Interestingly, we found a difference among specialties with regard to the influence of other team members on hand hygiene practices, indicating that the importance of social influences may vary by specialty. In our study, fewer surgery than medicine physicians stated that other team members influenced their hand hygiene practice. This may be due to sample size but may also be explained by the nature of the work of the 2 specialties investigated in this study. For example, surgeons are required to work more independently than are medicine physicians (who tend to work more in teams); therefore, surgeons may look less on their colleagues for examples of how to practice.

System constraints (environmental context and resources) were consistently and frequently expressed as important barriers and enablers to hand hygiene compliance. A dominant theme across almost all (98%) participants was the importance of easy access to hand hygiene resources at the point of patient contact. This is consistent with previous studies of physician hand hygiene in hospitals generally[2,6] and in specialty (intensive care) units,[36,37] indicating that there may be some behavioral determinants of physician hand hygiene compliance that are common across hospital specialties. High workloads also surfaced as a system constraint in our study. While this is not new,[2,6] we believe that we are among the first to capture this barrier at the individual physician level.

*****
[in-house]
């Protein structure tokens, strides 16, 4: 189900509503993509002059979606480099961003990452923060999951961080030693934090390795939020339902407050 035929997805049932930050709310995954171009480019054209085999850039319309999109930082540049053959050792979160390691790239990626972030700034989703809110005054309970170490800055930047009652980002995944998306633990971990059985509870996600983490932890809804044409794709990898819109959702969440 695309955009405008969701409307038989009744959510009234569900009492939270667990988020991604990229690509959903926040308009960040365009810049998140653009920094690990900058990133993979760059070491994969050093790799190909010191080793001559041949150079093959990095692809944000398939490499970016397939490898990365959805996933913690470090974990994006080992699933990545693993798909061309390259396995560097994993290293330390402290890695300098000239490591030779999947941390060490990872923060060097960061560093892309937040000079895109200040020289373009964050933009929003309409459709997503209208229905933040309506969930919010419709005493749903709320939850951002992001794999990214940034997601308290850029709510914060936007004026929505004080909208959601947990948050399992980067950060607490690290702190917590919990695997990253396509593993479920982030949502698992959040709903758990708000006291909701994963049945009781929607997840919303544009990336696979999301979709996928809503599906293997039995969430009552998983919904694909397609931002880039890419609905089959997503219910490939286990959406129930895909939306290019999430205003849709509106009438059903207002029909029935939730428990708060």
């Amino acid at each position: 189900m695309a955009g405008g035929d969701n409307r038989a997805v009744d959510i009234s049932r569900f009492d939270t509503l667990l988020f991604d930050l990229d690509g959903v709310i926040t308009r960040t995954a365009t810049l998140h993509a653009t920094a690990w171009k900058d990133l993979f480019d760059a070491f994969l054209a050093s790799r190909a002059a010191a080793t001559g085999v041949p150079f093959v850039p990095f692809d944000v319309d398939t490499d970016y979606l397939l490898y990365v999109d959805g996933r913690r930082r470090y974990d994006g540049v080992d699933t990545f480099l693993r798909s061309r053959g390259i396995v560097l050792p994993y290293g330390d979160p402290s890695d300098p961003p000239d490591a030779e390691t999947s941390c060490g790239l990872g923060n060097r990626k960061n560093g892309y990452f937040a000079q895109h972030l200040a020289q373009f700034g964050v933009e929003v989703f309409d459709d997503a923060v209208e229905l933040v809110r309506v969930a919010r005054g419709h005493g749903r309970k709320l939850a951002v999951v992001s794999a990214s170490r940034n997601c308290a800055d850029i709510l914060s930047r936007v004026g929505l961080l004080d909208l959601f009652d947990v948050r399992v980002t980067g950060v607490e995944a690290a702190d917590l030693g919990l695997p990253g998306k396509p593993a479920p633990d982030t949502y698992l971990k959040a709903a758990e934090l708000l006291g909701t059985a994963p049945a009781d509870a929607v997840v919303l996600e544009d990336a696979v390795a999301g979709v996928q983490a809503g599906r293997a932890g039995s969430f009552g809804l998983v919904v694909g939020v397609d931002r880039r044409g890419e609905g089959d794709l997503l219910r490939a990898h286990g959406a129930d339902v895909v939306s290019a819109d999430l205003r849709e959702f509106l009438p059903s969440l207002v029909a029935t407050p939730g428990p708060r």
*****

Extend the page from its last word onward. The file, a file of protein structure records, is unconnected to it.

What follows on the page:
The fact that we were able to identify multiple behavioral determinants to physician hand hygiene compliance suggests that intervention strategies to change this behavior will need to be multifaceted. On the basis of this study, possible actions may include education (eg, disseminating hand hygiene guidelines and evidence linking hand hygiene to healthcare-associated infections), skills development (eg, on hand hygiene technique), motivation (eg, to increase the priority assigned to hand hygiene), and system change (eg, to improve access to hand hygiene resources and incorporation of reminders into daily routines). In addition to these strategies that are known to be effective at changing healthcare provider behavior generally,[40] attempts to reinforce the importance of role modeling and positive deviance strategies should also be considered.